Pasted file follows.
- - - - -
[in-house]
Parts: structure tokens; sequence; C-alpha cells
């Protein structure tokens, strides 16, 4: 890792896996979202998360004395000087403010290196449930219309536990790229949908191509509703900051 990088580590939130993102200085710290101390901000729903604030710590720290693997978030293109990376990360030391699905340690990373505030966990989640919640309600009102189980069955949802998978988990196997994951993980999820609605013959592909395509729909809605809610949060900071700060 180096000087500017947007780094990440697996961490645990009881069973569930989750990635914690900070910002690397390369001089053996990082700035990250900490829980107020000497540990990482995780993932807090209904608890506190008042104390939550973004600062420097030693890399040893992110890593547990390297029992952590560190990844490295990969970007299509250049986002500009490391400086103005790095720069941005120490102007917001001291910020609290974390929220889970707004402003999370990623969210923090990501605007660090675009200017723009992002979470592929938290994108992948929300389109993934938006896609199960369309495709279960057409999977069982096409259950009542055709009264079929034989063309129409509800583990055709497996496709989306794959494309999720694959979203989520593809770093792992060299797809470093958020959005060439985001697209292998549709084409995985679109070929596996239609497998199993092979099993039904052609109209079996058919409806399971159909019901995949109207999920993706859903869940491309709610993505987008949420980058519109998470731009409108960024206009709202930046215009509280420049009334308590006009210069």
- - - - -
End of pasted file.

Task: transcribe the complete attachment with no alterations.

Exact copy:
[in-house]
Parts: structure tokens; sequence; C-alpha cells
């Protein structure tokens, strides 16, 4: 890792896996979202998360004395000087403010290196449930219309536990790229949908191509509703900051 990088580590939130993102200085710290101390901000729903604030710590720290693997978030293109990376990360030391699905340690990373505030966990989640919640309600009102189980069955949802998978988990196997994951993980999820609605013959592909395509729909809605809610949060900071700060 180096000087500017947007780094990440697996961490645990009881069973569930989750990635914690900070910002690397390369001089053996990082700035990250900490829980107020000497540990990482995780993932807090209904608890506190008042104390939550973004600062420097030693890399040893992110890593547990390297029992952590560190990844490295990969970007299509250049986002500009490391400086103005790095720069941005120490102007917001001291910020609290974390929220889970707004402003999370990623969210923090990501605007660090675009200017723009992002979470592929938290994108992948929300389109993934938006896609199960369309495709279960057409999977069982096409259950009542055709009264079929034989063309129409509800583990055709497996496709989306794959494309999720694959979203989520593809770093792992060299797809470093958020959005060439985001697209292998549709084409995985679109070929596996239609497998199993092979099993039904052609109209079996058919409806399971159909019901995949109207999920993706859903869940491309709610993505987008949420980058519109998470731009409108960024206009709202930046215009509280420049009334308590006009210069």